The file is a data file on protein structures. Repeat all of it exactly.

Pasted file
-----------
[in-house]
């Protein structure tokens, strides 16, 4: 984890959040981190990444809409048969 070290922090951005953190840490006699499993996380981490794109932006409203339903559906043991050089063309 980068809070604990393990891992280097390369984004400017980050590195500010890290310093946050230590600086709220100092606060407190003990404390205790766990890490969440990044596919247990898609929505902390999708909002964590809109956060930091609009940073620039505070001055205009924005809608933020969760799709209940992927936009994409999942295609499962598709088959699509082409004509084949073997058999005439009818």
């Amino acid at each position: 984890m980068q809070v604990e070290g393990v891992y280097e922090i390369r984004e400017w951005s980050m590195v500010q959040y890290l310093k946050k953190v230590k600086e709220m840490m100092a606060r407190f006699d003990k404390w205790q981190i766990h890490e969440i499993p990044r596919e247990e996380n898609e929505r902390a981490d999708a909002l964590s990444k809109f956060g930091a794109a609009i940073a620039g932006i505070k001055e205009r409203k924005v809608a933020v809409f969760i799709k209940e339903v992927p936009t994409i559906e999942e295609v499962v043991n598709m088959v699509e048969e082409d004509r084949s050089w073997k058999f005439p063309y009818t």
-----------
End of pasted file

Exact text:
[in-house]
């Protein structure tokens, strides 16, 4: 984890959040981190990444809409048969 070290922090951005953190840490006699499993996380981490794109932006409203339903559906043991050089063309 980068809070604990393990891992280097390369984004400017980050590195500010890290310093946050230590600086709220100092606060407190003990404390205790766990890490969440990044596919247990898609929505902390999708909002964590809109956060930091609009940073620039505070001055205009924005809608933020969760799709209940992927936009994409999942295609499962598709088959699509082409004509084949073997058999005439009818």
């Amino acid at each position: 984890m980068q809070v604990e070290g393990v891992y280097e922090i390369r984004e400017w951005s980050m590195v500010q959040y890290l310093k946050k953190v230590k600086e709220m840490m100092a606060r407190f006699d003990k404390w205790q981190i766990h890490e969440i499993p990044r596919e247990e996380n898609e929505r902390a981490d999708a909002l964590s990444k809109f956060g930091a794109a609009i940073a620039g932006i505070k001055e205009r409203k924005v809608a933020v809409f969760i799709k209940e339903v992927p936009t994409i559906e999942e295609v499962v043991n598709m088959v699509e048969e082409d004509r084949s050089w073997k058999f005439p063309y009818t």